pair species limbs pairs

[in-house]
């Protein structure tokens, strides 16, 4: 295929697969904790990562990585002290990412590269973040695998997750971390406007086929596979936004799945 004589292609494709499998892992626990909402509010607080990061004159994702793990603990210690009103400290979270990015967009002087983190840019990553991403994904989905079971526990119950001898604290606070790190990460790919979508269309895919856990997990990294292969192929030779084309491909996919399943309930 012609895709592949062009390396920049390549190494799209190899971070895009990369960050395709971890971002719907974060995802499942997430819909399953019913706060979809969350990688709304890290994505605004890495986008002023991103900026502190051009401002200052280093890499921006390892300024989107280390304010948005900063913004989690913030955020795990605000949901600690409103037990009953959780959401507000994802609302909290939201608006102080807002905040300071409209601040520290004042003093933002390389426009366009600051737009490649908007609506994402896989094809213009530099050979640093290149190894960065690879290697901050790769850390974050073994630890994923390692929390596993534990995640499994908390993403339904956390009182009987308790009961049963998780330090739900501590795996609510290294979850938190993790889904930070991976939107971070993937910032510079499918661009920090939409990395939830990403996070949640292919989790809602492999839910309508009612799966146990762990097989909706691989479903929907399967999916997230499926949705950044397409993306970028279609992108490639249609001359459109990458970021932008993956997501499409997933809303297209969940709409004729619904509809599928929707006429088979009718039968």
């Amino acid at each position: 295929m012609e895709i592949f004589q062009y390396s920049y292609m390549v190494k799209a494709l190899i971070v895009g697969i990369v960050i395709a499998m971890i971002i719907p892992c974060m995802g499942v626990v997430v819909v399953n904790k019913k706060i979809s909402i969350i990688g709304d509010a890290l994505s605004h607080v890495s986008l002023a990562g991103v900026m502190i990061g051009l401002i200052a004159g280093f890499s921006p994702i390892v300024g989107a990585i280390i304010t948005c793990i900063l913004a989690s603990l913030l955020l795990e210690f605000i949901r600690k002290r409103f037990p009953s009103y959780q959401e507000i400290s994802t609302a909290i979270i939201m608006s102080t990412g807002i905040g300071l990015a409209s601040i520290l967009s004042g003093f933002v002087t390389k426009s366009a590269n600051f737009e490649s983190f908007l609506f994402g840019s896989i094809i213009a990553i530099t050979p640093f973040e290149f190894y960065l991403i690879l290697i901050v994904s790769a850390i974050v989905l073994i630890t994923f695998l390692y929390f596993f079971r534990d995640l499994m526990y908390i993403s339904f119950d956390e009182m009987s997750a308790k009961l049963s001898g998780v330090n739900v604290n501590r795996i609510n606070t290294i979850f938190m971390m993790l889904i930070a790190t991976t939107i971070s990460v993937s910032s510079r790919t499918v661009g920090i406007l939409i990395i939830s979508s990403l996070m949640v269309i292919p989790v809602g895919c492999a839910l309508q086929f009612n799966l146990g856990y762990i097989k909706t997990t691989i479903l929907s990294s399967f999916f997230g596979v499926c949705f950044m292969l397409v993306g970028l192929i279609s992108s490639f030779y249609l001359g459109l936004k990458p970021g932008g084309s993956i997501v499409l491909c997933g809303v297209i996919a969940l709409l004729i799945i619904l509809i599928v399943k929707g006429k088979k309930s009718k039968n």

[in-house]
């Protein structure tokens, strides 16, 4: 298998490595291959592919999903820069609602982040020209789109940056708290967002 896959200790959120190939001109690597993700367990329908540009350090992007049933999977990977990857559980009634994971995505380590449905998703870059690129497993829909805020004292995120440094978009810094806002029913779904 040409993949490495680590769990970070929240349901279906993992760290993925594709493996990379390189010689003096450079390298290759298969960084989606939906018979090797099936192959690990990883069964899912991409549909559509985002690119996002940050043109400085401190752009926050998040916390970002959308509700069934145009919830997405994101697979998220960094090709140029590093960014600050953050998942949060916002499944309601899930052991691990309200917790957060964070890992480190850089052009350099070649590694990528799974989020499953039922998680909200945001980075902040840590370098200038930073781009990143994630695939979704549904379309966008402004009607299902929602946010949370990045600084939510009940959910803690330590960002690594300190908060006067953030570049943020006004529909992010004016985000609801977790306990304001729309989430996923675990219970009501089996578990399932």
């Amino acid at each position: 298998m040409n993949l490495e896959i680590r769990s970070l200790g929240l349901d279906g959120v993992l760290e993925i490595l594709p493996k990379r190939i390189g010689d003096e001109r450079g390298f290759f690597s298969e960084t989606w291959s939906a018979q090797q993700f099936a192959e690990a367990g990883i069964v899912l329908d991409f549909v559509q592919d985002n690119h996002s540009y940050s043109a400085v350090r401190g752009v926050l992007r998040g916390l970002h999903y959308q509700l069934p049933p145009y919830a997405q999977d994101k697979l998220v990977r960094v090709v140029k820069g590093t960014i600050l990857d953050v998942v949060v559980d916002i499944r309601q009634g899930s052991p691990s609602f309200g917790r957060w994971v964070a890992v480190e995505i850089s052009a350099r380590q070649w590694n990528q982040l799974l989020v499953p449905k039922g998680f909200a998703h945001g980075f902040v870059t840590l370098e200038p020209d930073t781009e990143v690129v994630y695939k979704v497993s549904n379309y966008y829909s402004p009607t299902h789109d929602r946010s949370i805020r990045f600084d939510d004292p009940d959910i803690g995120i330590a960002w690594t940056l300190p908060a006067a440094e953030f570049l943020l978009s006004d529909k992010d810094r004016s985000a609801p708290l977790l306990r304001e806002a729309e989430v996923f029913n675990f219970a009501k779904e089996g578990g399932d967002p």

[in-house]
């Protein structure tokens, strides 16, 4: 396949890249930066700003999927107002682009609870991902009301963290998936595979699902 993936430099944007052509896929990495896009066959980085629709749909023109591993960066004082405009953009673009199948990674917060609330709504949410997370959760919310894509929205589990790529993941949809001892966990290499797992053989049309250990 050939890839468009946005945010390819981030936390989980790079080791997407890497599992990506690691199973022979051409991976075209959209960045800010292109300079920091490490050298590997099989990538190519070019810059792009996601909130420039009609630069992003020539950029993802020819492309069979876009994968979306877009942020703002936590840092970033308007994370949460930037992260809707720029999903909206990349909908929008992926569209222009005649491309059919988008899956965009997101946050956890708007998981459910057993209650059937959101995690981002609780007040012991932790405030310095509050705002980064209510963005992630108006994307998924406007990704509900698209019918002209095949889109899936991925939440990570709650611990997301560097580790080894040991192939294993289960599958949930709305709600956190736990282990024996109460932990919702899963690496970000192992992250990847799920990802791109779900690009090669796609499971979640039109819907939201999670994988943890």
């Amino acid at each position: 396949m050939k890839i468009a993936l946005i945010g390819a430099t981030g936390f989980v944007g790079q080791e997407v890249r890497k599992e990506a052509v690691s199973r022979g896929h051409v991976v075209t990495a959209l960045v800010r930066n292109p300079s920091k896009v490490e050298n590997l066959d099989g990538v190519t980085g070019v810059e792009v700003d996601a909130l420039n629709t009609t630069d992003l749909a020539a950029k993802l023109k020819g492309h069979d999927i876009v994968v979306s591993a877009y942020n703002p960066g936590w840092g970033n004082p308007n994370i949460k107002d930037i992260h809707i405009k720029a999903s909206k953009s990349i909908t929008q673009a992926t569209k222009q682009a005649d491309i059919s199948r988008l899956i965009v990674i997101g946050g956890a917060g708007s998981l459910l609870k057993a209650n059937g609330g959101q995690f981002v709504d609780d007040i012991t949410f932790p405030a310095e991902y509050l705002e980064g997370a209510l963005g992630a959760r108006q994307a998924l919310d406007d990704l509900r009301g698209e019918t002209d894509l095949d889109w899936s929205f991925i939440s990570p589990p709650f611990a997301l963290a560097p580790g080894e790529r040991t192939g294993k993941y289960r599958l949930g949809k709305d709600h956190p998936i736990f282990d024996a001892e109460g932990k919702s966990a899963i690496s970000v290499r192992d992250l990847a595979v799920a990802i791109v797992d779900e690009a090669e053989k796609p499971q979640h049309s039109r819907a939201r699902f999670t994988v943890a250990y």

SHRIMP, the name applied to two species of Crustaceans commonly used as food in Great Britain. One kind after boiling is brown in colour, the other bright red. The brown kind belongs to the species Crangon vulgaris, the red to the species Pandalus annulicornis. Both these species belong to the sub-order Decapoda, and to that division of it which is distinguished by a well-developed abdomen or tail, and called Macroura. The Crustaceans placed in this division have five pairs of limbs adapted for crawling on the sea-bottom ; usually the anterior one or more pairs of these five are chelate or pincer-formed. In front of the ambulatory limbs are six pairs of limbs whose function is to assist in the conveyance of food to the mouth, three pairs of maxillipeds, two pairs of maxillm, and a pair of mandibles. In front of these, again, are two pairs of antennae and a pair of eyes. The latter are held by some naturalists to represent a pair of limbs, but evidence exists which is in opposition to this view. Behind the ambulatory limbs are six segments of the body, each bearing a pair of limbs adapted for swimming. The sixth pair of these abdominal limbs are larger than the rest and expanded, extending backwards in the same plane as the flattened terminal segment of the body or telson, and the three together form a powerful organ of locomotion by which a rapid backward movement of the whole body in the water is produced. The genus Crangon is the type of a family, the Crangonidx. The most conspicuous characteristic of the genus is the shape of the first pair of ambulatory limbs. These differ less from the rest than is usually the case, and the terminal pincer apparatus is but slightly developed. The terminal joint is small, and the projection of the second joint against which it acts is still smaller, so that the cutting edges of the pincer are transverse to the rest of the limb. The second pair of limbs have also a terminal pincer apparatus, and both the second and the third are slender. The fourth and fifth pairs are short and thick. The rostrum, the median projection of the anterior part of the carapace, is rudimentary. The line joining the attachments of the two pairs of antenine are transverse to the axis of the body. The abdomen is large. There are seven branchim on each side.